CO-CEO & EXECUTIVE DIRECTOR: PING AN GROUP
Jessica is a firm believer in creating impact and value in business, which has been the cornerstone of her driving force. In 2020, Fortune magazine named her second on the Most Powerful Women International list among businesses outside of the US. Educated at the prestigious Massachusetts Institute of Technology and armed with a computer engineering degree, she started her career at consulting firm McKinsey & Company. Thirteen years later in 2013, she joined Chinese insurance company, Ping An, as group chief information officer, and was behind numerous technology breakthroughs to power the company's growth into a global financial service mammoth, including developing a telehealth app offering free online medical consultations during the peak of the Covid-19 outbreak in 2020.
Today, the insurance giant’s impressive international network of digital offerings and services is a testament to Jessica'spersistent efforts, sheer hard work mixed with resilient grit, that have successfully created value and impact for Ping An.
Jessica Tan now just wants to be happy, and also make sure that her family is happy. These are “simple aspirations” for the co-CEO and executive director of Ping An Group, who has, over the past seven years, helped steer China’s largest insurance company to record profits as well as double its share price. Her career has had only two parts, by her own admission – 13 years at McKinsey and eight at Ping An – but it has undoubtedly been a very impactful period of 21 years.
Since joining Ping An in 2013 as group chief information officer, Jessica has masterminded its numerous technology breakthroughs to power the company’s growth into a global financial service mammoth with over 223 million retail customers and 627 million Internet users (as at June 30, 2021). Its Ping An Good Doctor tele-health app, which offers free online medical consultations, garnered 1.1 billion hits during the peak of the Covid-19 outbreak in 2020, and was singled out as a crucial first line of defence for the country. Supported by a tech team that she expanded from 3,000 to more than 34,000, she’s also successfully incubated 11 startups and raised four unicorn outfits – three of which are listed – for Ping An.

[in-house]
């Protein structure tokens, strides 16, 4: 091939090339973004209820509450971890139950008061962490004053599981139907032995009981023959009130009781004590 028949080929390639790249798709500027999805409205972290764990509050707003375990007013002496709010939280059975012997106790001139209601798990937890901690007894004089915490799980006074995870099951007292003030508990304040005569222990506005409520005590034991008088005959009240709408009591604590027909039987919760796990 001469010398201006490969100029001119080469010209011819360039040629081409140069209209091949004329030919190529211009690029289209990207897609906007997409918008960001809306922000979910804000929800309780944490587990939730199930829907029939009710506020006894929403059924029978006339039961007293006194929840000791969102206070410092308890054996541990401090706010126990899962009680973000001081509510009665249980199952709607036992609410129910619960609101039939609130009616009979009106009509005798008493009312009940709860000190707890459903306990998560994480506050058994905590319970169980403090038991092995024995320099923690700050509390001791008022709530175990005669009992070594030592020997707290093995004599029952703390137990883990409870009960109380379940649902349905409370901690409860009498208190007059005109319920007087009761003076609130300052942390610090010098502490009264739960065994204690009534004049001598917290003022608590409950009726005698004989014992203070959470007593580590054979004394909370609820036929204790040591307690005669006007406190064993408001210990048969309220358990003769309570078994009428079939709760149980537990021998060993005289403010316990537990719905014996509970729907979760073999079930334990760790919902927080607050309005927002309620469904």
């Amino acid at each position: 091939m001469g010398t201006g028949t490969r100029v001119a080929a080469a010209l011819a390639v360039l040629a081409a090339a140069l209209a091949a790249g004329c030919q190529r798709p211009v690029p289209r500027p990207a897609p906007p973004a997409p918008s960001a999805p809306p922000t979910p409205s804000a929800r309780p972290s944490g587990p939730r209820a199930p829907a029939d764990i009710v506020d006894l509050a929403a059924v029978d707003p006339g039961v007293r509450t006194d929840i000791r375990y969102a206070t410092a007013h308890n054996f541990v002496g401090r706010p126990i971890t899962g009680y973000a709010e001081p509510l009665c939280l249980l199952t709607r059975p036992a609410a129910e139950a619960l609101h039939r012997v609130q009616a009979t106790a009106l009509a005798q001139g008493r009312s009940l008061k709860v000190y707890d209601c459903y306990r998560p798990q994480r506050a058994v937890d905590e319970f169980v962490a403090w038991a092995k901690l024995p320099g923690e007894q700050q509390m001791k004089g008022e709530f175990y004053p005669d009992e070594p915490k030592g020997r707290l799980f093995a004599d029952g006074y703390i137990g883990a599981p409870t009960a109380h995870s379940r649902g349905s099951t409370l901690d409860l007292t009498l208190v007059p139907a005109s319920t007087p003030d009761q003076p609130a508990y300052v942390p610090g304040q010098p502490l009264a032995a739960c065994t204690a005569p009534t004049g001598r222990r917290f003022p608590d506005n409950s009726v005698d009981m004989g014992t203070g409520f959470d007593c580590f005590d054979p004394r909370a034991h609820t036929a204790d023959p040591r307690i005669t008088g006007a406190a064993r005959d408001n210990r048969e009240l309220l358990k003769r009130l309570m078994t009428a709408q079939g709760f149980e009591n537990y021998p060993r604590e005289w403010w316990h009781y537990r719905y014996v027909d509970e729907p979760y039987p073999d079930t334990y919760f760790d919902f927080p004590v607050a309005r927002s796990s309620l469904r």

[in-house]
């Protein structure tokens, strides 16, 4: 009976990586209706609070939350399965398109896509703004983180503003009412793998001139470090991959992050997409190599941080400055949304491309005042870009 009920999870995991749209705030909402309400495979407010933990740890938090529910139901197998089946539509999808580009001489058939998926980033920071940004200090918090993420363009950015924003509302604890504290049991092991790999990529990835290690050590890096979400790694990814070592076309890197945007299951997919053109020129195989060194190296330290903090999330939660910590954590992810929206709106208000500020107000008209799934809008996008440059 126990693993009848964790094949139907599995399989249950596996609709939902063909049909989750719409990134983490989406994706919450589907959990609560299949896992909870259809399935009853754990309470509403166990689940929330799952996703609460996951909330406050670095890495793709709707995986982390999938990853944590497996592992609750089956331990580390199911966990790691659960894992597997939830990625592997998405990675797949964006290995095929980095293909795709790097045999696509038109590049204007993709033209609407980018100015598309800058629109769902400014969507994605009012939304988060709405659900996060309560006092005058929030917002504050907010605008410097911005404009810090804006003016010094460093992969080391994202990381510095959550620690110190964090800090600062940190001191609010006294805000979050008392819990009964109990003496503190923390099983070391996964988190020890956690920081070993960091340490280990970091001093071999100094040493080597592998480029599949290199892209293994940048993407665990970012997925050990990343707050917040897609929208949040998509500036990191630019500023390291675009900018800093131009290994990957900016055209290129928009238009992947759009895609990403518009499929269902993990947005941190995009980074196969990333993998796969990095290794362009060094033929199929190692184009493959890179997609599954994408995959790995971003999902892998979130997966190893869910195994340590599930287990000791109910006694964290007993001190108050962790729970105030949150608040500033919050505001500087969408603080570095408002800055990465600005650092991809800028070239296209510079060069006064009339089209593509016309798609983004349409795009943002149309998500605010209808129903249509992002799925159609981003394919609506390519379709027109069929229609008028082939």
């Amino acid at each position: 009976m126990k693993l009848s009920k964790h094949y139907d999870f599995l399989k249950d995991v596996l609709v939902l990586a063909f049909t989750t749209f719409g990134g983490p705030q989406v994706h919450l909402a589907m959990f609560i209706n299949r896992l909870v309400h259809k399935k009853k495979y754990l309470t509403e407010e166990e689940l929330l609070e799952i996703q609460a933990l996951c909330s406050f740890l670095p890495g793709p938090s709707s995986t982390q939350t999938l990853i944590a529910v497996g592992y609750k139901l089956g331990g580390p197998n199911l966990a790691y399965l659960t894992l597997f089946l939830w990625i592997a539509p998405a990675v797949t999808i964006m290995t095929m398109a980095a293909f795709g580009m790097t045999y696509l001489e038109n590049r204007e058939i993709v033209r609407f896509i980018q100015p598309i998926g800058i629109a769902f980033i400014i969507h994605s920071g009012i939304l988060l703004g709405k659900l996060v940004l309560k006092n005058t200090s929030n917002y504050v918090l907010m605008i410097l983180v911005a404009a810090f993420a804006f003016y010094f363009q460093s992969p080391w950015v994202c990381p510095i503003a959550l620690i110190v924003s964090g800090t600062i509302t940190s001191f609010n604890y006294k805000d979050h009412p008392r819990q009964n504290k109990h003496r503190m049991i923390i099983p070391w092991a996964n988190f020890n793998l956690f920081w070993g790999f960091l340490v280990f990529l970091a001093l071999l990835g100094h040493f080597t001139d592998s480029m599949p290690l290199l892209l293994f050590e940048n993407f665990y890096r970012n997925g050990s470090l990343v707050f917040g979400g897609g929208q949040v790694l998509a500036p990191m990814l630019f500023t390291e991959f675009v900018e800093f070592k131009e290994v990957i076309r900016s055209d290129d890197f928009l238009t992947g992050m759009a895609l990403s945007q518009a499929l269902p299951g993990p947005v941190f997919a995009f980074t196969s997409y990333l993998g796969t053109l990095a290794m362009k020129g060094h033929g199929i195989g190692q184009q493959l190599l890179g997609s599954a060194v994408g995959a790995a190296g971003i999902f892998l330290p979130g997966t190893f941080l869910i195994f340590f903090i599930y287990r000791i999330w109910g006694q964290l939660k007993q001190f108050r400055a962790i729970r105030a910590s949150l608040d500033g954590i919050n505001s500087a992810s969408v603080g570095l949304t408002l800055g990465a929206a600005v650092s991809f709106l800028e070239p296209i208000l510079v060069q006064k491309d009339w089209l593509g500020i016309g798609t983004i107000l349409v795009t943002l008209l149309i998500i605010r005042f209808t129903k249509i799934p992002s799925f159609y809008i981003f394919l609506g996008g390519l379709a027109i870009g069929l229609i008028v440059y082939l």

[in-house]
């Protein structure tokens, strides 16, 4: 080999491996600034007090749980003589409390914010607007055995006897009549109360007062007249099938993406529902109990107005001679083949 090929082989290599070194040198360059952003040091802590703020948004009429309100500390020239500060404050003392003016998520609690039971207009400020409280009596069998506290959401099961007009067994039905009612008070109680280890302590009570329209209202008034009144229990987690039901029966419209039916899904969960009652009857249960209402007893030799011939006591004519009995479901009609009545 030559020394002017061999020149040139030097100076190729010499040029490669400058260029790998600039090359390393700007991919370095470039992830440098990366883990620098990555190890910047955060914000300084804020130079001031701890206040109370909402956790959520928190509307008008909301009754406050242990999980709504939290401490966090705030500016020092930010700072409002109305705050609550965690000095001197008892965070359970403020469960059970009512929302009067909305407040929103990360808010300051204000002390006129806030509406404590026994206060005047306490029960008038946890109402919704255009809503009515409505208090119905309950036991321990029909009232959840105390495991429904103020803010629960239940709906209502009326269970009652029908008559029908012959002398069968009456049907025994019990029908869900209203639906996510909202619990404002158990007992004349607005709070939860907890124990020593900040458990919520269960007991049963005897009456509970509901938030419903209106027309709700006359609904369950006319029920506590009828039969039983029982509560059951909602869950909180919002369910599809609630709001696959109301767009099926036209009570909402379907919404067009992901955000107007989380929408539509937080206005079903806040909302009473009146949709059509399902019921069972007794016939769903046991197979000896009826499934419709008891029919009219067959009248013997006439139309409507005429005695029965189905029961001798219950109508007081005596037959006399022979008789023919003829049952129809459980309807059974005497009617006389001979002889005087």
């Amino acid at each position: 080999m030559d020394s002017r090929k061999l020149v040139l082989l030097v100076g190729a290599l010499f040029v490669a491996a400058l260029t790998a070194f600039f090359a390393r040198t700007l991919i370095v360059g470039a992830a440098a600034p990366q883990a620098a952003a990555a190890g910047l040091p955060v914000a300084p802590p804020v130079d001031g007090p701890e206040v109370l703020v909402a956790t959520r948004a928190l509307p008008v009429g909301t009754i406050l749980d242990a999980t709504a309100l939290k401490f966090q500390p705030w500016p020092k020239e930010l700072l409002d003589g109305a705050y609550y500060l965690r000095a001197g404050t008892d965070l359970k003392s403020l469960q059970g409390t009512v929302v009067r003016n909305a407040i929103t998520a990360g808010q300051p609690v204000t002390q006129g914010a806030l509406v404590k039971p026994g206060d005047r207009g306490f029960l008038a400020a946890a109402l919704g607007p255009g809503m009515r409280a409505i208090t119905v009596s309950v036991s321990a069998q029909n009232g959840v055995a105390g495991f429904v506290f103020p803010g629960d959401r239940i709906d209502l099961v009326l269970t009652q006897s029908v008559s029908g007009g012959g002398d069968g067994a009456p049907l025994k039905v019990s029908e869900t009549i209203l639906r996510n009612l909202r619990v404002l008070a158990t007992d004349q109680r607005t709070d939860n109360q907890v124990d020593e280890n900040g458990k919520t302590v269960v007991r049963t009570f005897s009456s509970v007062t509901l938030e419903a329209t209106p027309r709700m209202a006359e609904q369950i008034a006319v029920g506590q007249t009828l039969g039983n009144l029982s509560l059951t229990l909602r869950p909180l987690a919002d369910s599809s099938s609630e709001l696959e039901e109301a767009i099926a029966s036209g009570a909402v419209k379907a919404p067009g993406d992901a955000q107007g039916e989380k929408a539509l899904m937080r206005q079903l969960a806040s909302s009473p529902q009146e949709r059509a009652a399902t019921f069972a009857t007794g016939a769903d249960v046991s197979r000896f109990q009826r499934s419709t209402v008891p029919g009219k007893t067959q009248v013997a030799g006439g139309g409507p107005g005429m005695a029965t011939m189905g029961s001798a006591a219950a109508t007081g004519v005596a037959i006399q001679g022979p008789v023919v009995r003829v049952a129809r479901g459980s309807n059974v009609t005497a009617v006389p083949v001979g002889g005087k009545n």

Last year, Jessica was named second in Fortune magazine’s Most Powerful Women International list, among businesses based outside of the US.
A TOPPER FROM YOUNG
As a child, Jessica strived to be a good student. Her parents – her father was an engineer with Texas Instruments, and her mother, an accountant turned homemaker – constantly reminded Jessica and her two younger sisters that hard work was the only path to success in life.
Although she was not always at the top of her class in primary school, Jessica was the top scorer for her cohort at the Primary School Leaving Examinations at Ai Tong School, and continued to perform well through school. Her industry paid offand she earned a place to study at the Massachusetts Institute of Technology (MIT).
Although she qualified for a scholarship, her father insisted on paying her school fees in full so she wouldn’t have to serve a bond. “He wanted me to experience studying and working in the US,” she recalls.
During her second year at MIT, however, the Asian financial crisis hit, wiping out all of her family’s savings. Her father had to take bank loans and even maxed out his credit card to pay her school fees – the sacrifices her parents and her siblings had to make during that difficult time is something that Jessica will eternally be grateful for. To lessen the burden, Jessica started juggling “odd jobs” on campus, from research work for professors to manning the dormitory’s reception desk during the holidays.
“My highest paying job was with the IT help desk, where I assisted students and professors with computer problems. I started at US$10 an hour, but as I became more experienced, I got US$13 an hour,” she smiles at the memory.
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